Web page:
"Horrible customer service." That's what the newly fired Internal Revenue Service commissioner averred was the agency's only sin in singling out conservative political groups for discriminatory treatment.
In such grim proceedings one should be grateful for unintended humor. Horrible customer service is when every patron in a restaurant finds a fly in his soup. But when the maitre d' screens patrons for their politics and only conservatives find flies paddle-wheeling through their consomme, the problem is not poor service. It is harassment and invidious discrimination.
And yet both the acting and previous IRS commissioners insisted that the singling out of groups according to politics was in no way politically motivated. More hilarity. It's definitional: If you discriminate according to politics, your discrimination is political. It's a tautology, for God's sake.
The IRS responds that this classification was for efficiency, to cut down on overwork. Ridiculous. How does demanding answers to endless intrusive and irrelevant questions, creating mountains of unnecessary paperwork for both applicant and IRS, reduce workload?
We are further asked to believe that a cadre of Cincinnati GS-11s is a hotbed of radical-left activism in America. Is anyone stupid enough to believe that?
That's why the IRS scandal has legs. And because pulling the myriad loose ends of this improbable tale will be the Senate Finance Committee, chaired by Democrat Max Baucus. So much for any reflexive administration charge of a partisan witch hunt.
On Wednesday, however, the issue was in the hands of the House Oversight Committee. It allowed Lois Lerner, the IRS official who had already apologized for targeting tea party groups, to read an opening statement claiming total innocence: "I have not done anything wrong. I have not broken any laws. I have not violated any IRS rules or regulations and I have not provided false information to this or any other congressional committee."
She then refused, on grounds of self-incrimination, to answer any questions.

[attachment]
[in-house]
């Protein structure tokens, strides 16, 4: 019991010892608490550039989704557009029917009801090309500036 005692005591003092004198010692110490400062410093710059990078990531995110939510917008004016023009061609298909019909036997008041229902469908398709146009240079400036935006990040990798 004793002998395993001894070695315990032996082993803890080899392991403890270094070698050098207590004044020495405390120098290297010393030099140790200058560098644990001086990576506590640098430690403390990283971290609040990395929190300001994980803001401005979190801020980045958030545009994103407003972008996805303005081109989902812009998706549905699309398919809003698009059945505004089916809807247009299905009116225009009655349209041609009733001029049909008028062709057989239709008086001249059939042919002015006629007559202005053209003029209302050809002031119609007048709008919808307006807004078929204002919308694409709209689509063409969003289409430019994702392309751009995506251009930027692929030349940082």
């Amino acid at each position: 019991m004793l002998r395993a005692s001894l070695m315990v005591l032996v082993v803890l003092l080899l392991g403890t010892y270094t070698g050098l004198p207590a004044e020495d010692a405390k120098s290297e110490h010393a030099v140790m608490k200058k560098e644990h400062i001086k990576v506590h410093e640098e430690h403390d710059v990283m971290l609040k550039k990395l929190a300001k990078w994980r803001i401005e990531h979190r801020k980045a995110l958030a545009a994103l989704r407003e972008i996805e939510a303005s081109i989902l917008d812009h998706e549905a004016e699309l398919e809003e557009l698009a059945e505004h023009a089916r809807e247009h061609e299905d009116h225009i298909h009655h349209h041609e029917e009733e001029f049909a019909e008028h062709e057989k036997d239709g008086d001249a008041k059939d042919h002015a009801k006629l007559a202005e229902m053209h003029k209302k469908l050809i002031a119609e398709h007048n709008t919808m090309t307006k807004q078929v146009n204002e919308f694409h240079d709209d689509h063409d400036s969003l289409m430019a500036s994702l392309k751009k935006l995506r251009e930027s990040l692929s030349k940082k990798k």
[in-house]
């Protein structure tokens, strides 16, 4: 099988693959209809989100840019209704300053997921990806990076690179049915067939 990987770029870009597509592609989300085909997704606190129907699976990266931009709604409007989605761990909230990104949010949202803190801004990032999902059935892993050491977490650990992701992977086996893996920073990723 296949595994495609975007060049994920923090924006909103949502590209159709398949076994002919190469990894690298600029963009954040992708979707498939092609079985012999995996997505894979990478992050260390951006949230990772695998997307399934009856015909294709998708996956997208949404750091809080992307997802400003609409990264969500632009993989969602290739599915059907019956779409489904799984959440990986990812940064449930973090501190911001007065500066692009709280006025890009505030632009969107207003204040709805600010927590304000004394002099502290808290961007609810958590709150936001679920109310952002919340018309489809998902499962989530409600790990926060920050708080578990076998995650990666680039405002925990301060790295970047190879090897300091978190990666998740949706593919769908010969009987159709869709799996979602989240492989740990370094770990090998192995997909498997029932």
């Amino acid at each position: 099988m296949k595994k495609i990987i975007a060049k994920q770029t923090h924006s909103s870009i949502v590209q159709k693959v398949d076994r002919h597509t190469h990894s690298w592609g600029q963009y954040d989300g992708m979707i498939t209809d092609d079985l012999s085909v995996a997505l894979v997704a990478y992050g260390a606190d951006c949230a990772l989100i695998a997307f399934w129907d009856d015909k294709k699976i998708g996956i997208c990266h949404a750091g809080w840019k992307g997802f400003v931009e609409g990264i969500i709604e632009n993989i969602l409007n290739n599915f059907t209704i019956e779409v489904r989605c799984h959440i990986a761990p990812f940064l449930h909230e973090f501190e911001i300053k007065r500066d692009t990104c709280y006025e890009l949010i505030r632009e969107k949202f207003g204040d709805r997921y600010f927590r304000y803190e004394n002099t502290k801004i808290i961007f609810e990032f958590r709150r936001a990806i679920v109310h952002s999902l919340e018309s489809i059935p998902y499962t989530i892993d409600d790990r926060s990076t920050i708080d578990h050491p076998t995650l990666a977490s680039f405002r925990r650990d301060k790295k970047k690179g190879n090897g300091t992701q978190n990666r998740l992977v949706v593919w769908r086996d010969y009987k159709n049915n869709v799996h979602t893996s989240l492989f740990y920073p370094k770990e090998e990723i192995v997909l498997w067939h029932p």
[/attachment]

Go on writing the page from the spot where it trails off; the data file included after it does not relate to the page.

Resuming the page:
Perhaps not wanting to appear overbearing, Chairman Darrell Issa gave her a pass, pending legal advice on whether she had forfeited her Fifth Amendment shield by making a statement. Then again, Lerner's performance may not have endeared her to the average viewer. Her arrogance reminded anyone who needed reminding why the IRS is so unloved.
Try saying what she said — I deny, I deny, I deny, and I refuse to answer any of your questions — when you're next called in for an IRS audit.
Does the IRS scandal go all the way up to the top? As of now, doubtful. It's nearly inconceivable that anyone would be stupid enough to have given such a politically fatal directive from the White House (although admittedly the bar is rapidly falling).
But when some bureaucrat is looking for cues from above, it matters when the president of the United States denounces the Supreme Court decision that allowed the proliferation of 501(c)4s and specifically calls the resulting "special interest groups" running ads to help Republicans "not just a threat to Democrats — that's a threat to our democracy." That's especially telling when it comes amid letters from Democratic senators to the IRS urging aggressive scrutiny of 501(c)4 applications.
A White House can powerfully shape other perceptions as well. For years the administration has conducted a concerted campaign to demonize Fox News, delegitimizing it as a news organization, even urging its ostracism. Then (surprise!) its own Justice Department takes the unprecedented step of naming a Fox reporter a co-conspirator in a leak case — when no reporter has ever been prosecuted for merely soliciting information — in order to invade his and Fox's private and journalistic communications.